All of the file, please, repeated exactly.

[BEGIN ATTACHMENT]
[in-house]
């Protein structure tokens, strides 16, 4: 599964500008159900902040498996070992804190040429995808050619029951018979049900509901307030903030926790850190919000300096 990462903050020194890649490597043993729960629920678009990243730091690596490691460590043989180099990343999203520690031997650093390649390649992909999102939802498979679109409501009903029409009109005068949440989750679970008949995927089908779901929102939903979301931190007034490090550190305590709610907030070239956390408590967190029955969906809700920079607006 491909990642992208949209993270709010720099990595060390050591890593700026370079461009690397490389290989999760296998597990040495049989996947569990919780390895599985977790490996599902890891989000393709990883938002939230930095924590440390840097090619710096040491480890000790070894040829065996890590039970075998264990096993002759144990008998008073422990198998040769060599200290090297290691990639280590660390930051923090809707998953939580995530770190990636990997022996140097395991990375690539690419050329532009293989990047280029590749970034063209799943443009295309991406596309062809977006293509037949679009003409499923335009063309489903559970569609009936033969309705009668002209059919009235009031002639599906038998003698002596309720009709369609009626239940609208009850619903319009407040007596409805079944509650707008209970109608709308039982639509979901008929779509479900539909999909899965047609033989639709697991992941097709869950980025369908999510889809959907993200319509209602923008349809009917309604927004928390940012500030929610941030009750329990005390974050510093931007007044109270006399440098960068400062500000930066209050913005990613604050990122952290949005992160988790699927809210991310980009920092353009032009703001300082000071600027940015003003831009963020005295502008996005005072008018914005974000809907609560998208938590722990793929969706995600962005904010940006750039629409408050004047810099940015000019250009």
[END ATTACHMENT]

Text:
[in-house]
């Protein structure tokens, strides 16, 4: 599964500008159900902040498996070992804190040429995808050619029951018979049900509901307030903030926790850190919000300096 990462903050020194890649490597043993729960629920678009990243730091690596490691460590043989180099990343999203520690031997650093390649390649992909999102939802498979679109409501009903029409009109005068949440989750679970008949995927089908779901929102939903979301931190007034490090550190305590709610907030070239956390408590967190029955969906809700920079607006 491909990642992208949209993270709010720099990595060390050591890593700026370079461009690397490389290989999760296998597990040495049989996947569990919780390895599985977790490996599902890891989000393709990883938002939230930095924590440390840097090619710096040491480890000790070894040829065996890590039970075998264990096993002759144990008998008073422990198998040769060599200290090297290691990639280590660390930051923090809707998953939580995530770190990636990997022996140097395991990375690539690419050329532009293989990047280029590749970034063209799943443009295309991406596309062809977006293509037949679009003409499923335009063309489903559970569609009936033969309705009668002209059919009235009031002639599906038998003698002596309720009709369609009626239940609208009850619903319009407040007596409805079944509650707008209970109608709308039982639509979901008929779509479900539909999909899965047609033989639709697991992941097709869950980025369908999510889809959907993200319509209602923008349809009917309604927004928390940012500030929610941030009750329990005390974050510093931007007044109270006399440098960068400062500000930066209050913005990613604050990122952290949005992160988790699927809210991310980009920092353009032009703001300082000071600027940015003003831009963020005295502008996005005072008018914005974000809907609560998208938590722990793929969706995600962005904010940006750039629409408050004047810099940015000019250009």